This recipe is adapted from two sources: my mom’s guidance over the phone as I hurriedly cooked this the first time for a dinner party, and Najmieh Batmanglij’s definitive English-language cookbook on Iranian cuisine: Food of Life. (Sidenote: Batmanglij’s son, Rostam, is a member of Vampire Weekend and Discovery. Guess what I listen to when I’m cooking from Najmieh’s cookbook?)

Kashk-e bademjaan

Ingredients:

2 medium eggplants
1 onion, chopped
3 cloves garlic, chopped
1/4 cup olive oil
1/2 cup liquid whey (kashk)
1/2 teaspoon salt
1/2 teaspoon pepper

For the garnish:
3 cloves garlic, minced
2 tablespoons olive oil
2 tablespoons dried mint
2 tablespoons liquid whey (kashk)
1/4 teaspoon ground saffron, dissolved in 1 tablespoon hot water

1. Peel eggplants and cut into 4 slices lengthwise. Place in a colander and sprinkle with 2 teaspoons salt to remove bitterness and excess moisture. Let stand for 30 minutes, then pat dry.

2. Brown the eggplants in a non-stick skillet with 1/4 cup of oil. Add onions and garlic and brown for an additional two minutes, adding another tablespoon of oil if needed. Add 1 cup of water, cover, and cook over medium heat for 20 minutes. Remove from heat and mash in a food processor. Add 1/2 cup of whey, salt, and pepper, and mix well.

3. Just before serving, saute minced garlic in remaining 2 tablespoons oil at low heat, until golden. Remove skillet from heat, add dried mint, and mix well.

4. Place the eggplant in a serving bowl and garnish with 2 tablespoons whey, the garlic and mint mixture, and a few drops of saffron water. Serve with flatbread and fresh herbs.

Tofu and Wakame Miso Soup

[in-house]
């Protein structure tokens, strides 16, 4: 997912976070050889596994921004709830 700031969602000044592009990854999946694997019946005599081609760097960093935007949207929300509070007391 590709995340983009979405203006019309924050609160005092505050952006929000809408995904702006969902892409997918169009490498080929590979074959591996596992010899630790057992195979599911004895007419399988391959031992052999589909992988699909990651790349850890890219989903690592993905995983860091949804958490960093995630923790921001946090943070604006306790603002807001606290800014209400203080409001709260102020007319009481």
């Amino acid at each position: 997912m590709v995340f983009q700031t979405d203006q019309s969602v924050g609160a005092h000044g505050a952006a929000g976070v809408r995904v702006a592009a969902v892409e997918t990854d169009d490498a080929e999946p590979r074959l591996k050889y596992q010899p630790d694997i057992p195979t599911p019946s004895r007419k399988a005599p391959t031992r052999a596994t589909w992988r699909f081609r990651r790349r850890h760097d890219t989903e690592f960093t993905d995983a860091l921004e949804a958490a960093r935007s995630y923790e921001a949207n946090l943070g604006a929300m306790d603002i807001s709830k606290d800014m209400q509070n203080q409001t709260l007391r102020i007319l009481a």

Posted on

There are countless variations of miso soup, and this is the one you’ll find most commonly on Japanese restaurant menus. It’s also among the easiest to make – the whole thing really only takes ten minutes. As simple as it is, though, make sure you have good fresh dashi stock on hand to really bring out the soup’s umami-laden flavor.

Tofu and Wakame Miso Soup

Ingredients:

1 inch piece konbu (dried kelp)
1 handful katsuo-bushi (dried bonito flakes)
1/2 cake silken tofu, cut into 3/4-inch pieces
1 teaspoon dried wakame seaweed, reconstituted and roughly chopped
1 green onion, thinly sliced
2 tablespoons miso

1. To make the dashi, soak konbu in a pot, in 1/2 cup of of cold water for 30 minutes. Heat up slowly until bubbles form in water. Remove konbu just before the water boils. Add in 1 more cup of water to bring down the overall temperature. Throw in the handful of katsuo-bushi and bring to boil for just a moment. Take pot off heat, and let the katsuo-bushi sit for 1 more minute, then filter through a sieve.

2. Pour the dashi stock into a medium cooking pot and bring to a boil over medium heat. Add the tofu and wakame seaweed, and remove from the heat before coming to a boil. Add the miso gradually into the soup while softening with some stock and dissolving with the back of a spoon. Add the green onions and ladle into individual serving bowls.

Kimchi Salad

Posted on

Please don’t judge me, but this is a shortcut salad, meaning that it utilizes pre-made ingredients. That’s how it was taught to me though, and I’ve found that there are no whole ingredients that produce the same flavor in the final product. I first tried this kimchi salad at a Guamanian party, and I was hooked. Spicy, salty, sour and a little bit sweet, this salad incorporates all of my favorite flavors.

A little research revealed that this salad first became popular in Guam in the 1990s, as Guam’s Japanese and Korean communities introduced little bottles of kimchi base into the local cuisine. This salad is really easy to make but it needs a few hours to sit and let the flavors develop. Make sure its covered tightly as it develops a strong aroma.

Kimchi Salad

Ingredients:

2 Japanese or Persian cucumbers, thinly sliced into 2-inch matchsticks
1 large mango, thinly sliced into 2-inch matchsticks
1 6-inch piece of daikon radish, thinly sliced into 2-inch matchsticks
1/2 jar of kimchi concentrated base (about 1/3 cup)
1/3 cup rice vinegar

1. Add all the ingredients to a large glass or ceramic bowl and mix well. Cover tightly and refrigerate for at least 2 hours before serving.